OPM maintains general personnel records, which include the DOBs of Federal employees, in the system of records known as OPM/GOVT-1. OPM's routine use statement governing OPM/GOVT-1 provides, as routine use "j," that records may be disclosed "to officials of labor organizations recognized under 5 U.S.C. chapter 71 when relevant and necessary to their duties of exclusive representation . . . ." 57 Fed. Reg. 35706 (Aug. 10, 1992). Accordingly, to determine whether the routine use exception applies to the requested information contained in OPM/GOVT-1, we must decide whether the requested information is "relevant and necessary" within the meaning of routine use statement "j."(5) For the reasons set forth in U.S. Department of Transportation, Federal Aviation Administration, Little Rock, Arkansas, 51 FLRA 216, 223-26 (1995), in deciding this issue we apply OPM's "guidance to agencies" for interpreting the terms contained in FPM Letter 711-164.

The FPM Letter contains two requirements that a union must satisfy in order to establish that requested information is consistent with routine use "j": (1) the information is "relevant" to the express purpose for which it is sought, meaning that the nature of the information must bear a traceable, logical, and significant connection to the purpose to be served; and (2) the information is "necessary," meaning that there are no adequate alternative means or sources for satisfying the union's informational needs.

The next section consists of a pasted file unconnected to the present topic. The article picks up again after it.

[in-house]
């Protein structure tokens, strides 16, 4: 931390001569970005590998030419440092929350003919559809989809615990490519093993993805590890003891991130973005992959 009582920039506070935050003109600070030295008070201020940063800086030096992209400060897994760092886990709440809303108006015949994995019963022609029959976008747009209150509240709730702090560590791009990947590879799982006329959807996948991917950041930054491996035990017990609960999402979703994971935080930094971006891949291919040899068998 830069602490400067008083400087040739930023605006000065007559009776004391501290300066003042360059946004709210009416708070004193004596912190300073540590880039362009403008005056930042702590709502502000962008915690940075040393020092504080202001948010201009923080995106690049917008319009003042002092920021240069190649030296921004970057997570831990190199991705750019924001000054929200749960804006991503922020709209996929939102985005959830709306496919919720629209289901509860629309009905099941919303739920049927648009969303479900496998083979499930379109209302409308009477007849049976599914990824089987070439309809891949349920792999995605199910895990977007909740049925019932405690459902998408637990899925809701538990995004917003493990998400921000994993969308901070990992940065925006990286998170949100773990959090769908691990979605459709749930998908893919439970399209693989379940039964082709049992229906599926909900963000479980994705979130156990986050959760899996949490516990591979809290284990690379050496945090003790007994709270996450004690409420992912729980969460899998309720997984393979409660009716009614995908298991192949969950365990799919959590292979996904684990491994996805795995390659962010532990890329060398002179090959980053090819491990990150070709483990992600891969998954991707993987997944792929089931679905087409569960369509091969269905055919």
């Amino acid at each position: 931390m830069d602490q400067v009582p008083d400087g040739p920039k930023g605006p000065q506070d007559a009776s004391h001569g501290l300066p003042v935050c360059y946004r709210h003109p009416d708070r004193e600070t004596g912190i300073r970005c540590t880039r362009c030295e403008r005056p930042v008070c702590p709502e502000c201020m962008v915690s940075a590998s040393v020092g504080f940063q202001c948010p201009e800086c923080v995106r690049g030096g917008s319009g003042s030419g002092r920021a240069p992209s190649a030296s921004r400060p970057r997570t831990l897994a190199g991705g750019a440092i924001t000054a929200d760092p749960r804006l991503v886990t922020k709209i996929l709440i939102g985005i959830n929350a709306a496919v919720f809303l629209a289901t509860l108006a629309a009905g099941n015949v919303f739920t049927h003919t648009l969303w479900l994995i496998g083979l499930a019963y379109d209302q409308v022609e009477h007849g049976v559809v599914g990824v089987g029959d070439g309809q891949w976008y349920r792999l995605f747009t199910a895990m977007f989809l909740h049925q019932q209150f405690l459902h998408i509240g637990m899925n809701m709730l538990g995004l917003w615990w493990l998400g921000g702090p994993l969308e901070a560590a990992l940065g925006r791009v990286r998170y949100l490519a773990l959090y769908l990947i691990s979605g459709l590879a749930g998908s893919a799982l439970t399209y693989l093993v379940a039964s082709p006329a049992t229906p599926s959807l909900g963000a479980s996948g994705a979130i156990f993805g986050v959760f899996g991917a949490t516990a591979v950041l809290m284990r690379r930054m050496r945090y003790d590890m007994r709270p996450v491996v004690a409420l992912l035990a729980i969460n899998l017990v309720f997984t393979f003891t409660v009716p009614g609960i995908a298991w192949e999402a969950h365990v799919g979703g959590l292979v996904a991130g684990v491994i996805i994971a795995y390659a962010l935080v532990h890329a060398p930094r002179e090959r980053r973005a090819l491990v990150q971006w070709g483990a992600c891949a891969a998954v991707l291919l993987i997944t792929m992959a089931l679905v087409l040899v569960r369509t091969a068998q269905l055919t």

1. The Requested Information Is "Relevant" Within the Meaning of the FPM Letter

Addressing first the standard of "relevance," we have examined the record to assess whether the Union has established that the requested DOBs bear a traceable, logical, and significant connection to the purpose for which the information was sought.

The parties stipulated that the Union requested the DOBs to obtain the named employees' driver license records in order to determine whether the grievant was treated disparately. The plain language of the Union's request is consistent with the stipulation in that regard,(6) and the Respondent does not contend that it was unaware at the time it denied the Union's request that the Union wanted the information for that purpose. See generally U.S. Department of Justice, Immigration and Naturalization Service, Border Patrol, El Paso, Texas, 37 FLRA 1310, 1321 (1990) (the Authority rejected the respondent's contention that the union did not properly allege that the union wanted requested information for the purpose of establishing disparate treatment, where it was clear from the union's request and subsequent explanation that it wanted the data, in connection with a potential grievance, to determine if it was inconsistent with similar data).

We reject the Respondent's assertion that any information the Union obtained concerning the seven named employees' driving records is not relevant within the meaning of the FPM Letter because it did not terminate the grievant for the DUI infraction. The Union requested the DOBs to obtain information that it believed was relevant to one of the grounds for which the Respondent terminated the grievant--the DUI infraction. Where, as here, a union requests information to make a determination as to whether disparate treatment has occurred in a discipline case, such information is germane to the processing of an arbitration case involving the same issue. The Respondent has provided no support for its implicit assertion that if a request for information is not germane to all the grounds for which an employee is disciplined, it is not relevant within the meaning of the FPM Letter.(7)